Some of the topics included were, ‘The Hebrew Bible and Hybridity,’ ‘Yiddish and Hybridity,’ and ‘Hybridity in the Diaspora.’ The session I enjoyed most was ‘Jews and China,’ with Mobo Gao as convener. Felix Patrikeeff, spoke on ‘The Jewish Communities, China and Australia, 1924-1969.’ Deborah Cao, presented on, ‘Popular Perceptions of Jews and Jewish Culture in Contemporary China.’

Many things about China have always fascinated me, and more recently is the Chinese attitude and understanding of the Jews. As Deborah Cao illustrated, how many Chinese believe that the Jews are smart and good at business. She drew many parallels between Jews and Chinese emphasizing similarities like, the importance of family, preserving culture, and respect for elders. Cao showed images of some of the books circulating the Chinese market, with titles like, ‘Talmudic Wisdom,’ ‘How to Raise your Children the Jewish way,’ and ‘Jewish Business Secrets.’

The most recent book Cao has written is about animal rights and the attitude and treatment of animals in China. This is one of the strong differences between Chinese and Jews. Any form of cruelty to animals is strictly prohibited in Judaism, where as in China it is often a non-issue. She hopes through her book and blog to educate Chinese people more in this area.

Another session I found interesting was, a session on Hybridity Among German Jews chaired by Lynn Arnold. Michael Abrahams-Sprod, presented ‘From Symbiosis to Racial Pollution: the Cases of Rassenschande (Racial Defilement) in Nazi Magdeburg.’ One thing I learned was how well organized the Germans were in their anti Semitism. Every step was calculated. On a few occasions in Rassenschande the people there thought to take their anti Semitism a few steps further than had been mandated by the central government office. They were reprimanded and ordered to fix the situations.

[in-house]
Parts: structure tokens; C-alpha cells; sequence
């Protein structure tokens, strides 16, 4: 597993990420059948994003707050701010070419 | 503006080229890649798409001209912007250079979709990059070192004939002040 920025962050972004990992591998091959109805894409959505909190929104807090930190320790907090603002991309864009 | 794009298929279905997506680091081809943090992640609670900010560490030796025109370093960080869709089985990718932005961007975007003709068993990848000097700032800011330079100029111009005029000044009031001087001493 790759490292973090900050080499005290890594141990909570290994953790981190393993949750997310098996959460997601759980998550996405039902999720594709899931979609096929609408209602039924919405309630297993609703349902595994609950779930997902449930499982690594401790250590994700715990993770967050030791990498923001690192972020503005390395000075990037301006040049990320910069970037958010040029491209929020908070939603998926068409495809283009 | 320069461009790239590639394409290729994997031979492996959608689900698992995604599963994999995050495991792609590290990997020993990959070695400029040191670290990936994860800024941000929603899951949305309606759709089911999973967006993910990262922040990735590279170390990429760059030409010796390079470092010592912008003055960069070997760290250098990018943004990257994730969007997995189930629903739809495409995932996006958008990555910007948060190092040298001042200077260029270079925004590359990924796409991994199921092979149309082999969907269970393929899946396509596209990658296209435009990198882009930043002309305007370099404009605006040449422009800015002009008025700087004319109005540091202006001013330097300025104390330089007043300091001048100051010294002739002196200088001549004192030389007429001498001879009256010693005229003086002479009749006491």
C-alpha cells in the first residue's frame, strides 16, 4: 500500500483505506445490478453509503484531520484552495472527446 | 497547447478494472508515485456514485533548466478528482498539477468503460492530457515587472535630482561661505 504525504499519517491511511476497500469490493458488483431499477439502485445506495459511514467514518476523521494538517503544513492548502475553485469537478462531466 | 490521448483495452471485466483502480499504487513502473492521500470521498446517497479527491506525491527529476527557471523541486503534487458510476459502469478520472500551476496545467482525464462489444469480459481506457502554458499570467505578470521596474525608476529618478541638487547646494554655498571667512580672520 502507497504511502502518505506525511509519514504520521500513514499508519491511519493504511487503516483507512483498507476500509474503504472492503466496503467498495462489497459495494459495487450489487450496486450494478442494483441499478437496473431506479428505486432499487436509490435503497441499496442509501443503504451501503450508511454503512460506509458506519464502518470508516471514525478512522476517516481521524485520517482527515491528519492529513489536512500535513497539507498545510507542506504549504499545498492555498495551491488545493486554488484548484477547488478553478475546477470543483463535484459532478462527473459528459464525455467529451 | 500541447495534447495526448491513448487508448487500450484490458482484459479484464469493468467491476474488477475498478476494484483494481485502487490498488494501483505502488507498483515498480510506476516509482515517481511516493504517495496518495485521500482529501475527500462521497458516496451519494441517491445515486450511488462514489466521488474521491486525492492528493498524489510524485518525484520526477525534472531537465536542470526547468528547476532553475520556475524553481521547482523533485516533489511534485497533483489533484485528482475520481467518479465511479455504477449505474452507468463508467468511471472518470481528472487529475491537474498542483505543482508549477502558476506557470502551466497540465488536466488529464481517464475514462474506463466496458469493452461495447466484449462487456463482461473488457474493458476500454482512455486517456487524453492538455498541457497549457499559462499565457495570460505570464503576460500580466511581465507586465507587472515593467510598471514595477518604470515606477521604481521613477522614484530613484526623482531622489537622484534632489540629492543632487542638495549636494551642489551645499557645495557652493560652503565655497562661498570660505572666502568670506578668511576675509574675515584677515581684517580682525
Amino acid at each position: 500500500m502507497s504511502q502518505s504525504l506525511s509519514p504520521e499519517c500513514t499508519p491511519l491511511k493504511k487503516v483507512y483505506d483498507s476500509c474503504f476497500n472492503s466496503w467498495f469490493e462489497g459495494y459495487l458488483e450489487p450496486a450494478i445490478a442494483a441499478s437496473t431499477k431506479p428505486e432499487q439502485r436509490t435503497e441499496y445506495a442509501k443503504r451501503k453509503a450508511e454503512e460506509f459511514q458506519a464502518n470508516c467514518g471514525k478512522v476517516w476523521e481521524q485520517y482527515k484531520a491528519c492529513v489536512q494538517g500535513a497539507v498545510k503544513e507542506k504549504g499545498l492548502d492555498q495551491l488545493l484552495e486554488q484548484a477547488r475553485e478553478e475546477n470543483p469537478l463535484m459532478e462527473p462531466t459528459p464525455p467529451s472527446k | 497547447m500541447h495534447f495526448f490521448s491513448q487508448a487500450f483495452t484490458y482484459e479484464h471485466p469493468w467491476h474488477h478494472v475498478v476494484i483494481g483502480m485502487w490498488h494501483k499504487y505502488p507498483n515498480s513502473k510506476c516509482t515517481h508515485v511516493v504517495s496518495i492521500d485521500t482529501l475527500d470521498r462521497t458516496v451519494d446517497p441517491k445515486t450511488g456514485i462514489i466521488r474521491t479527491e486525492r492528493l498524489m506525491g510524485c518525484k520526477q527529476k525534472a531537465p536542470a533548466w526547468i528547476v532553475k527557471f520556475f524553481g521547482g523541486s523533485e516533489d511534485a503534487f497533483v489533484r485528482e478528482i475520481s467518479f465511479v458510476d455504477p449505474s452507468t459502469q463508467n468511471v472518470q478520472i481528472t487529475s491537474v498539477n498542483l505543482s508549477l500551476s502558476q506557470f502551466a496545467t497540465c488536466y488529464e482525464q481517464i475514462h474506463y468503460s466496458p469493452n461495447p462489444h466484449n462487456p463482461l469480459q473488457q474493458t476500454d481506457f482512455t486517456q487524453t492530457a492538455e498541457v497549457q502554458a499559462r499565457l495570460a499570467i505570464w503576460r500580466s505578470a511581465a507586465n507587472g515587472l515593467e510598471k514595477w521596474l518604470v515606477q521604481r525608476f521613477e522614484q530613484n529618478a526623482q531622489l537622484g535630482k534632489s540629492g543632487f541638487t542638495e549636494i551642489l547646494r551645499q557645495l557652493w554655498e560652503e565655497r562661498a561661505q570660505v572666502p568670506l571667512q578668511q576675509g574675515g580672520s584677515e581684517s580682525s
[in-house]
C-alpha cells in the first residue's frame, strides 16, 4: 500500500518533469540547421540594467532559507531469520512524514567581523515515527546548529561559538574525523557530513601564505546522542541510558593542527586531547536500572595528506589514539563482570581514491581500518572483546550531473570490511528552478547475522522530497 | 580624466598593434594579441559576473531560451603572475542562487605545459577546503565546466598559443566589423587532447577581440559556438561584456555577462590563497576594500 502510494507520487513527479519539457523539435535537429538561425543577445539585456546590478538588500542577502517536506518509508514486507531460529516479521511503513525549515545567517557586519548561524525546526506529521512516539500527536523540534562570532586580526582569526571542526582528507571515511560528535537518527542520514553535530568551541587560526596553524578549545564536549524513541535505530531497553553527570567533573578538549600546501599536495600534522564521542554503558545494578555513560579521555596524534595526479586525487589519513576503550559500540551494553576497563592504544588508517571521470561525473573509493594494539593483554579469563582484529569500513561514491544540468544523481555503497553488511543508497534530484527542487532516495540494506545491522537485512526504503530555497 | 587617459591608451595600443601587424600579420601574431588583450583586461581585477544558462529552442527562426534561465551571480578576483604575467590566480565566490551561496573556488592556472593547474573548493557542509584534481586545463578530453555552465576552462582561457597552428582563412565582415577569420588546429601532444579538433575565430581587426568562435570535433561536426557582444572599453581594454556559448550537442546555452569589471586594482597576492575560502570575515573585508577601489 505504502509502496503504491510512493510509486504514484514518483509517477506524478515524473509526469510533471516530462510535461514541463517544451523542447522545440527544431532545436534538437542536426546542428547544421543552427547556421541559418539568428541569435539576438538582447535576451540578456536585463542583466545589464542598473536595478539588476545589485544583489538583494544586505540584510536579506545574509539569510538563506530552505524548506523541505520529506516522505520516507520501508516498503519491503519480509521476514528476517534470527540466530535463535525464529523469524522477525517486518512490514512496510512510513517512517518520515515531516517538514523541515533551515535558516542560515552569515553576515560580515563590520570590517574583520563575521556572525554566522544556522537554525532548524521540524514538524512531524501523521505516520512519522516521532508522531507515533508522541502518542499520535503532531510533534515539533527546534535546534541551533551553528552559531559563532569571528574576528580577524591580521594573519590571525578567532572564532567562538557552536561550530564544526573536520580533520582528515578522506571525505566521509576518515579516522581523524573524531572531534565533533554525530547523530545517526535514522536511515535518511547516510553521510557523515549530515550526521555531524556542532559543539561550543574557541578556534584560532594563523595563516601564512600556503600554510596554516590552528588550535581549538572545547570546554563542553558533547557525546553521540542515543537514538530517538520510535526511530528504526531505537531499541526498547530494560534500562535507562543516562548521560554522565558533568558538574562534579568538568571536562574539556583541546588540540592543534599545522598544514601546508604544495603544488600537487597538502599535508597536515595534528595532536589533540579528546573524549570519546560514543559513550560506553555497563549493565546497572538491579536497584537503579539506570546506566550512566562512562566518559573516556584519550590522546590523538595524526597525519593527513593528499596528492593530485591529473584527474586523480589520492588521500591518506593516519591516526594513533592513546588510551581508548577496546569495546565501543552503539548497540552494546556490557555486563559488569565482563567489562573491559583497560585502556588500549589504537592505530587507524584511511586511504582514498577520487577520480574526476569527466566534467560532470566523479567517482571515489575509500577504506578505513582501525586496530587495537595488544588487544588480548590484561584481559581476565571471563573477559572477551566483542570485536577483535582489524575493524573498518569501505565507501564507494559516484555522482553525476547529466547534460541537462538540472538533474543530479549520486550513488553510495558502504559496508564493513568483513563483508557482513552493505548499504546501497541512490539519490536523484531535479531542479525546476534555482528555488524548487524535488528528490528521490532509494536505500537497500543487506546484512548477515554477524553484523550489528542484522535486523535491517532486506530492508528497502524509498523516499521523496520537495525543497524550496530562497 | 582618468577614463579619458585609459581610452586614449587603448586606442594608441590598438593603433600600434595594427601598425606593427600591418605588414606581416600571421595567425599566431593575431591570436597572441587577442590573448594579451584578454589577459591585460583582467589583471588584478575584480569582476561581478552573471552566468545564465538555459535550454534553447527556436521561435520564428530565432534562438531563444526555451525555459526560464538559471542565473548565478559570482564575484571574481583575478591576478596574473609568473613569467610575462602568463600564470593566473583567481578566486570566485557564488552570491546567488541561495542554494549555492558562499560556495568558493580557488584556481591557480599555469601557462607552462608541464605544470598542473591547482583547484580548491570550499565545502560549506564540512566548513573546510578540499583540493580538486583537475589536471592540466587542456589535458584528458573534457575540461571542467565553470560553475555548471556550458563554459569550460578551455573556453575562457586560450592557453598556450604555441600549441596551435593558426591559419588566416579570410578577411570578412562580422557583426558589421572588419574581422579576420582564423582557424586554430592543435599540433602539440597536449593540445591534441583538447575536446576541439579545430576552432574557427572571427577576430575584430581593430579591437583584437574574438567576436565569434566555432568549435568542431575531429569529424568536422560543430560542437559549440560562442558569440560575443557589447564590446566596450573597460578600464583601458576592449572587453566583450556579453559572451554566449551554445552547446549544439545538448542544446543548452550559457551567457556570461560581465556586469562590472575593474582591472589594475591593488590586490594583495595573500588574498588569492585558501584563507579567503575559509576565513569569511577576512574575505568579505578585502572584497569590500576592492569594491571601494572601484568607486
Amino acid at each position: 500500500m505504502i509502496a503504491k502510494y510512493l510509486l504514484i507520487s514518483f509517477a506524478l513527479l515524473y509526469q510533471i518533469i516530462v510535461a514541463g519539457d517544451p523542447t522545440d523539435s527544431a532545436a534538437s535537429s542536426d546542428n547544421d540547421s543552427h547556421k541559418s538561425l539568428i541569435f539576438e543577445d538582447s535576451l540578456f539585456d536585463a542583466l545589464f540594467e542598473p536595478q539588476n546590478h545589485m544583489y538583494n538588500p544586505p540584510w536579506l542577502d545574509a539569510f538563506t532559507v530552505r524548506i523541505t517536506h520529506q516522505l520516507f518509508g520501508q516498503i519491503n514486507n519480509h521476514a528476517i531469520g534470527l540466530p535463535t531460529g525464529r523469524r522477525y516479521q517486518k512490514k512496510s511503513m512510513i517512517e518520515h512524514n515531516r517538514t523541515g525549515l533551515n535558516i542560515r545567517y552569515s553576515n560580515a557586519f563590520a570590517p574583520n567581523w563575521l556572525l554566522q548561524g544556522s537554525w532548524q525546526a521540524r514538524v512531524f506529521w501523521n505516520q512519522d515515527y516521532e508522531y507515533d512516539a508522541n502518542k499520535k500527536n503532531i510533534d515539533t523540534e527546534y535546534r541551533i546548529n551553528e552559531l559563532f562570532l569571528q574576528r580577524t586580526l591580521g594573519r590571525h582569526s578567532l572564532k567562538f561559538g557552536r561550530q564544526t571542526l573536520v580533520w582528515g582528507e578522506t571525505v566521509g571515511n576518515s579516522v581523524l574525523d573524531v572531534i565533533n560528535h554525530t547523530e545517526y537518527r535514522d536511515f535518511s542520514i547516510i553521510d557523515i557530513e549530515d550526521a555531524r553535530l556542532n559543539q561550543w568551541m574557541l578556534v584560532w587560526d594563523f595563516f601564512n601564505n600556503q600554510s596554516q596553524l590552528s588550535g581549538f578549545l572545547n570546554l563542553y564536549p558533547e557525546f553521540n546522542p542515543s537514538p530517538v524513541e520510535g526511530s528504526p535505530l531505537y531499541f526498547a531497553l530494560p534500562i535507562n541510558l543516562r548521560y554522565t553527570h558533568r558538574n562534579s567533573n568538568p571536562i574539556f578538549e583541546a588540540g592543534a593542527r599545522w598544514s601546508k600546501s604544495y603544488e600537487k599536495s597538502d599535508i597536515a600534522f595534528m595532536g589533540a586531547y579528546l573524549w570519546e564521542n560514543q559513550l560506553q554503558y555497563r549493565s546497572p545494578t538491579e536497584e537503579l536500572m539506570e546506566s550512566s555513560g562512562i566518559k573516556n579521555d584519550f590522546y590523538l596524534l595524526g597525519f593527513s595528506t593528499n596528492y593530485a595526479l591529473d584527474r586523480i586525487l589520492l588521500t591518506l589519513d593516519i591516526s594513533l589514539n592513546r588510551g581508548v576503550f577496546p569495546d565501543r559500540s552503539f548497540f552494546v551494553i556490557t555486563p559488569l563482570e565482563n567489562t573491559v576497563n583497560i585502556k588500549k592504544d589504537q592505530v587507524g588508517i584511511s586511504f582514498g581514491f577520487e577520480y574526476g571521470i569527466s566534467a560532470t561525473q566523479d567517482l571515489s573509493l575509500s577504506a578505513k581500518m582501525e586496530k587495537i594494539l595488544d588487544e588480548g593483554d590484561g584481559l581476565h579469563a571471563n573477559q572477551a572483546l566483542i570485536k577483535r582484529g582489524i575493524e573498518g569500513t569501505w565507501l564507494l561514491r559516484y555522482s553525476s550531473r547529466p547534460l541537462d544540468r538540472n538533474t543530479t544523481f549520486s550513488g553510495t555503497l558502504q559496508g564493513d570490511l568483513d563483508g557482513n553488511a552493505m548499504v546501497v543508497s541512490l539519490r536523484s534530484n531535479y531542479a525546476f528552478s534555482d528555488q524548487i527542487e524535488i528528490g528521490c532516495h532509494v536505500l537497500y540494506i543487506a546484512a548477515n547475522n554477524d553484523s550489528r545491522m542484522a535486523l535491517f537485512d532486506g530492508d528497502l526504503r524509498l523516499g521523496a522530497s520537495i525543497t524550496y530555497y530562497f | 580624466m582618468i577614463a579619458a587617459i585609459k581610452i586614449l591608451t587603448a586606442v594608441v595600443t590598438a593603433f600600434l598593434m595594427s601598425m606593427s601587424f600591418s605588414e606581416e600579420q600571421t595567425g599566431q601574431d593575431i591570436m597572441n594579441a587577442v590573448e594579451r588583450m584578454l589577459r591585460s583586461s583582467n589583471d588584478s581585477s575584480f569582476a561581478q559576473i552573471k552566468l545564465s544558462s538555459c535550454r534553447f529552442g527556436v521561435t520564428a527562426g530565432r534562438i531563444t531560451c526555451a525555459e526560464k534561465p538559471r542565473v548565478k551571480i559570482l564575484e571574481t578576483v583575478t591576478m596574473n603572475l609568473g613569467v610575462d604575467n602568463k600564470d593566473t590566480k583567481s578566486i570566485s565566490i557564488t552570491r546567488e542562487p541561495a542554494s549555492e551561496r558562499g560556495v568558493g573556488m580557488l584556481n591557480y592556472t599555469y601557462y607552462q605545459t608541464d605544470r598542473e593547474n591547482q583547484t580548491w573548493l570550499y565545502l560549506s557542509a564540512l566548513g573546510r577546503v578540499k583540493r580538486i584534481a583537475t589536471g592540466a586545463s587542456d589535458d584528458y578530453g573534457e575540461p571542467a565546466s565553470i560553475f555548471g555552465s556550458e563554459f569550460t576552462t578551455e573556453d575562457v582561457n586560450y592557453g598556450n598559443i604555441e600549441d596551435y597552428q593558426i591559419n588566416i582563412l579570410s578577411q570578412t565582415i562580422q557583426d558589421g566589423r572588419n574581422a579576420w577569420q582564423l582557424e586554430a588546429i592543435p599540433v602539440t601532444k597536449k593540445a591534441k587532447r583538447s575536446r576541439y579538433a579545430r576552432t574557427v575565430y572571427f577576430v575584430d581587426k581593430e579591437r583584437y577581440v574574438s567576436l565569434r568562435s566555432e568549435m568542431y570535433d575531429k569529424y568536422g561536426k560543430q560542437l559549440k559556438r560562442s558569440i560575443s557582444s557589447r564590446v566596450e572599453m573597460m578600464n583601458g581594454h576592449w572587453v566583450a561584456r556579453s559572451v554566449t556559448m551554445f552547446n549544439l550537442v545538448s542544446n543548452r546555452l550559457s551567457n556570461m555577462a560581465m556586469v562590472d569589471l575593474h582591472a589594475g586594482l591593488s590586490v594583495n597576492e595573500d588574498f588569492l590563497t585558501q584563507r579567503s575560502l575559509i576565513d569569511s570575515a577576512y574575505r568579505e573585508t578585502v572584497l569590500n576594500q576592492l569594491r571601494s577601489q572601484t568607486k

There were many more wonderful talks and some I’m still trying to figure out what the speaker was talking about. I find that when politicians speak, I realize they have said nothing, and when academics speak, I realize they have said a lot but I’m not sure what?

Overall it was a nice three days and I enjoyed the opportunity to meet other Jews and non Jews who are involved in, and or interested in Jewish education.